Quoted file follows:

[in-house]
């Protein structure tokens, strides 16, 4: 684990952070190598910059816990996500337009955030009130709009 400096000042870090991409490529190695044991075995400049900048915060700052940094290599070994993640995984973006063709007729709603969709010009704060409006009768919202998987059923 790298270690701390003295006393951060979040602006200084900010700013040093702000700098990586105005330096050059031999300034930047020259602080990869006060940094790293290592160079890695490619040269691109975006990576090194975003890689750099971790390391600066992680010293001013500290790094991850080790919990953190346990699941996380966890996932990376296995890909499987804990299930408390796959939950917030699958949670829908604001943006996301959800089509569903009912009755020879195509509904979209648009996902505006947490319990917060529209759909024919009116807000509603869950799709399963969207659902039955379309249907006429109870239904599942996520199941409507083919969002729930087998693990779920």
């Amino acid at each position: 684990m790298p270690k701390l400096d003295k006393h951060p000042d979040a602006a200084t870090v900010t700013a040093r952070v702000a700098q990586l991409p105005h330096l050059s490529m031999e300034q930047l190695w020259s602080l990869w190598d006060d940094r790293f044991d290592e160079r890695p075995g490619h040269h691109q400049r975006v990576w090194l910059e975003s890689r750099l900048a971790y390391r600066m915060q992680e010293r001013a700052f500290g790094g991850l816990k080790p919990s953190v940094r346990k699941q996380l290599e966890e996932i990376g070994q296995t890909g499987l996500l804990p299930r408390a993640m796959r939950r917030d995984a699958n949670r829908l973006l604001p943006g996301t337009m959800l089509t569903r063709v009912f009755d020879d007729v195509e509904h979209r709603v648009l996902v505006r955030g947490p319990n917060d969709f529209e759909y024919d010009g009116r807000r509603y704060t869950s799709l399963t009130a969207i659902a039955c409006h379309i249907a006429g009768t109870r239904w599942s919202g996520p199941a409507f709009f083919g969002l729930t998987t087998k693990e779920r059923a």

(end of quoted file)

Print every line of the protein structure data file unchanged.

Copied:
[in-house]
């Protein structure tokens, strides 16, 4: 684990952070190598910059816990996500337009955030009130709009 400096000042870090991409490529190695044991075995400049900048915060700052940094290599070994993640995984973006063709007729709603969709010009704060409006009768919202998987059923 790298270690701390003295006393951060979040602006200084900010700013040093702000700098990586105005330096050059031999300034930047020259602080990869006060940094790293290592160079890695490619040269691109975006990576090194975003890689750099971790390391600066992680010293001013500290790094991850080790919990953190346990699941996380966890996932990376296995890909499987804990299930408390796959939950917030699958949670829908604001943006996301959800089509569903009912009755020879195509509904979209648009996902505006947490319990917060529209759909024919009116807000509603869950799709399963969207659902039955379309249907006429109870239904599942996520199941409507083919969002729930087998693990779920």
């Amino acid at each position: 684990m790298p270690k701390l400096d003295k006393h951060p000042d979040a602006a200084t870090v900010t700013a040093r952070v702000a700098q990586l991409p105005h330096l050059s490529m031999e300034q930047l190695w020259s602080l990869w190598d006060d940094r790293f044991d290592e160079r890695p075995g490619h040269h691109q400049r975006v990576w090194l910059e975003s890689r750099l900048a971790y390391r600066m915060q992680e010293r001013a700052f500290g790094g991850l816990k080790p919990s953190v940094r346990k699941q996380l290599e966890e996932i990376g070994q296995t890909g499987l996500l804990p299930r408390a993640m796959r939950r917030d995984a699958n949670r829908l973006l604001p943006g996301t337009m959800l089509t569903r063709v009912f009755d020879d007729v195509e509904h979209r709603v648009l996902v505006r955030g947490p319990n917060d969709f529209e759909y024919d010009g009116r807000r509603y704060t869950s799709l399963t009130a969207i659902a039955c409006h379309i249907a006429g009768t109870r239904w599942s919202g996520p199941a409507f709009f083919g969002l729930t998987t087998k693990e779920r059923a």